Study finds service dogs beneficial for veterans with PTSD

Treating post-traumatic stress disorder with a service dog is the subject of a new study that seeks to prove the health benefits of animals to people suffering from the condition.

For the first time, a new study shows that veterans with PTSD may reap mental health benefits by having a service dog.

“I’ve been waiting for this study to come out so that the VA can finally do what their supposed to do and stop screwing us around,” veteran James Rutland said.

It’s the first published research of its kind and it measured cortisol levels.

Healthy adults have an increase in cortisol levels after waking up and this study found that veterans with a service dog produced more cortisol in the morning than those on the waitlist for a service dog.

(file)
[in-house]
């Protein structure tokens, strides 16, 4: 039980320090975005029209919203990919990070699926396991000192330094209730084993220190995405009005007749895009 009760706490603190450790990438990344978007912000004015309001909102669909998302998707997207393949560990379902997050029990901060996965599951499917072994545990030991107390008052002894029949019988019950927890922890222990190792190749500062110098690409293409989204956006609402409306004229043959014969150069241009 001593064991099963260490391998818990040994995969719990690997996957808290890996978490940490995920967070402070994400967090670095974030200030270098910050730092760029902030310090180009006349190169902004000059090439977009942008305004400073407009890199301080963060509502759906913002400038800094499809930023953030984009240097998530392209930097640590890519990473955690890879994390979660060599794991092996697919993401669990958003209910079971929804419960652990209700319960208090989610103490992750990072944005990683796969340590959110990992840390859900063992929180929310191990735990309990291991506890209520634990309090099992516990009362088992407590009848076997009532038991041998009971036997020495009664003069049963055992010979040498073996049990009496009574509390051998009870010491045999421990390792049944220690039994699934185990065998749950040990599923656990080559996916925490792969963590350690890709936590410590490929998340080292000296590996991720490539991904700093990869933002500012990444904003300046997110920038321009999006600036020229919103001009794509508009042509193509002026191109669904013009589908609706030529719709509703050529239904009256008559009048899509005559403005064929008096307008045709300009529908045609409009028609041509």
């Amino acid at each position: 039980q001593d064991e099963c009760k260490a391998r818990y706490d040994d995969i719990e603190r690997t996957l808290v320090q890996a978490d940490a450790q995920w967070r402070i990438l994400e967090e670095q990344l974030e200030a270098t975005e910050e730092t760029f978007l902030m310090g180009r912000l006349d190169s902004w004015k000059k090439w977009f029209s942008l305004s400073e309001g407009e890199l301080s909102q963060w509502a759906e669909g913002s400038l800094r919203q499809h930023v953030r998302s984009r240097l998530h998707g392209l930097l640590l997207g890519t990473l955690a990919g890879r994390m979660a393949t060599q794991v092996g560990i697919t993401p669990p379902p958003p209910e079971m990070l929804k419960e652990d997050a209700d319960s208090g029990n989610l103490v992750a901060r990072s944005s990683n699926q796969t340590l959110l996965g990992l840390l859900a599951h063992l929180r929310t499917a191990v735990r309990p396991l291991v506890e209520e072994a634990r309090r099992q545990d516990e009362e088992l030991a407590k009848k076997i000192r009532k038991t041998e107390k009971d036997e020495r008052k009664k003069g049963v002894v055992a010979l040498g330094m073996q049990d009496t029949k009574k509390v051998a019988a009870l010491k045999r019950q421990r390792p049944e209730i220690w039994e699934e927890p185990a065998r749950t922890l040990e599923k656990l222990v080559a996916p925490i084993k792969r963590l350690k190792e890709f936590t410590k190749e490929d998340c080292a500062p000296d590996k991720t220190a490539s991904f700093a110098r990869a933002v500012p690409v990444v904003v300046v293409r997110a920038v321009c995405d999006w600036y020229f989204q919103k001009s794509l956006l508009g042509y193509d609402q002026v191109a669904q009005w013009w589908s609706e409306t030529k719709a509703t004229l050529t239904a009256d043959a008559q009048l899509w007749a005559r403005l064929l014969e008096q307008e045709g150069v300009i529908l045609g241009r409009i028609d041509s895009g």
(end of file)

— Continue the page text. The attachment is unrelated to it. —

“It’s groundbreaking. This is going to send shockwaves across all the policy makers in Washington, D.C.,” K9s For Warriors CEO Rory Diamond said.

Rutland said he is living proof that service dogs work.

He was in the Army for 12 years and, after being deployed to Iraq for more than a year, he said he came home with PTSD.

“You could only do so many medication cocktails before you realize medication can’t be the only solution,” Rutland said.

Rutland said he tried all kinds of different treatment for his PTSD and nothing worked for him until he got his service dog.

“For me, I know that dogs are what’s going to work for me. They understand the problems before we know it happens,” Rutland said.

Diamond said this research will help get his organization more funding, which, in turn will help more veterans.

“Now we have it. It’s peer-reviewed, hard science published in a prestigious journal that says these dogs work,” Diamond said.

As of now, the U.S. Department of Veterans Affairs does not provide service dogs for PTSD treatment.